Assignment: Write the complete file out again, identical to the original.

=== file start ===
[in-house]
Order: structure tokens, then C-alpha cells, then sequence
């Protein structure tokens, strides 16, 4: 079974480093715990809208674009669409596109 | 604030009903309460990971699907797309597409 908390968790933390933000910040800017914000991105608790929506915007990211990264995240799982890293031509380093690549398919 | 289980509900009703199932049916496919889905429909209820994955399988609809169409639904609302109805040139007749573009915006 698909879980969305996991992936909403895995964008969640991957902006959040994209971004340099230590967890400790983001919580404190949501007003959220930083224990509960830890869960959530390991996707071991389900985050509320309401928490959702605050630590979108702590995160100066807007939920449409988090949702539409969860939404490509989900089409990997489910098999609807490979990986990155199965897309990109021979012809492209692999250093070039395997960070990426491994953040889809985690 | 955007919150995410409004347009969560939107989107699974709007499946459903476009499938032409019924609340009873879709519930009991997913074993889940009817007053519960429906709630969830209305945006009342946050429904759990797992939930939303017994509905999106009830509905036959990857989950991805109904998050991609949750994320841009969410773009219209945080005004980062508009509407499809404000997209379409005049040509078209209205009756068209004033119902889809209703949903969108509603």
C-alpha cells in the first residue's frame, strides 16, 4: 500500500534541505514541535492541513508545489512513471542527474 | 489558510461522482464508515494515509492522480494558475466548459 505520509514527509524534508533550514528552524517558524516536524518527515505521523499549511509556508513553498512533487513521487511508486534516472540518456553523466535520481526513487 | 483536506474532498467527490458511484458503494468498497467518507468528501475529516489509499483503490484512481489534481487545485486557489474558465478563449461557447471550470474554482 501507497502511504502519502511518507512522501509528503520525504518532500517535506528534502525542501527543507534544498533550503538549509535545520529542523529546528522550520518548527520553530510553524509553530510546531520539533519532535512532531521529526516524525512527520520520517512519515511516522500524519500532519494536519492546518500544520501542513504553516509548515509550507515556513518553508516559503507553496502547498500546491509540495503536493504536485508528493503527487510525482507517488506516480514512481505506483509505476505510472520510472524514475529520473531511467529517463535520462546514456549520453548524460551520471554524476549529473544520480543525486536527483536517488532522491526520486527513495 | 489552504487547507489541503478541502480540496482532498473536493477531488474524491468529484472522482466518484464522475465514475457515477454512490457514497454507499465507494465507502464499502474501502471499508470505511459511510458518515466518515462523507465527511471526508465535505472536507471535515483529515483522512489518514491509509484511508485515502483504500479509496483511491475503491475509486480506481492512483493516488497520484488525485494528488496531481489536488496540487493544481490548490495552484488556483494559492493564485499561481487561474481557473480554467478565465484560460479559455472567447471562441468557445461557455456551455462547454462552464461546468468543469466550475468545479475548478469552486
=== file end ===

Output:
[in-house]
Order: structure tokens, then C-alpha cells, then sequence
């Protein structure tokens, strides 16, 4: 079974480093715990809208674009669409596109 | 604030009903309460990971699907797309597409 908390968790933390933000910040800017914000991105608790929506915007990211990264995240799982890293031509380093690549398919 | 289980509900009703199932049916496919889905429909209820994955399988609809169409639904609302109805040139007749573009915006 698909879980969305996991992936909403895995964008969640991957902006959040994209971004340099230590967890400790983001919580404190949501007003959220930083224990509960830890869960959530390991996707071991389900985050509320309401928490959702605050630590979108702590995160100066807007939920449409988090949702539409969860939404490509989900089409990997489910098999609807490979990986990155199965897309990109021979012809492209692999250093070039395997960070990426491994953040889809985690 | 955007919150995410409004347009969560939107989107699974709007499946459903476009499938032409019924609340009873879709519930009991997913074993889940009817007053519960429906709630969830209305945006009342946050429904759990797992939930939303017994509905999106009830509905036959990857989950991805109904998050991609949750994320841009969410773009219209945080005004980062508009509407499809404000997209379409005049040509078209209205009756068209004033119902889809209703949903969108509603």
C-alpha cells in the first residue's frame, strides 16, 4: 500500500534541505514541535492541513508545489512513471542527474 | 489558510461522482464508515494515509492522480494558475466548459 505520509514527509524534508533550514528552524517558524516536524518527515505521523499549511509556508513553498512533487513521487511508486534516472540518456553523466535520481526513487 | 483536506474532498467527490458511484458503494468498497467518507468528501475529516489509499483503490484512481489534481487545485486557489474558465478563449461557447471550470474554482 501507497502511504502519502511518507512522501509528503520525504518532500517535506528534502525542501527543507534544498533550503538549509535545520529542523529546528522550520518548527520553530510553524509553530510546531520539533519532535512532531521529526516524525512527520520520517512519515511516522500524519500532519494536519492546518500544520501542513504553516509548515509550507515556513518553508516559503507553496502547498500546491509540495503536493504536485508528493503527487510525482507517488506516480514512481505506483509505476505510472520510472524514475529520473531511467529517463535520462546514456549520453548524460551520471554524476549529473544520480543525486536527483536517488532522491526520486527513495 | 489552504487547507489541503478541502480540496482532498473536493477531488474524491468529484472522482466518484464522475465514475457515477454512490457514497454507499465507494465507502464499502474501502471499508470505511459511510458518515466518515462523507465527511471526508465535505472536507471535515483529515483522512489518514491509509484511508485515502483504500479509496483511491475503491475509486480506481492512483493516488497520484488525485494528488496531481489536488496540487493544481490548490495552484488556483494559492493564485499561481487561474481557473480554467478565465484560460479559455472567447471562441468557445461557455456551455462547454462552464461546468468543469466550475468545479475548478469552486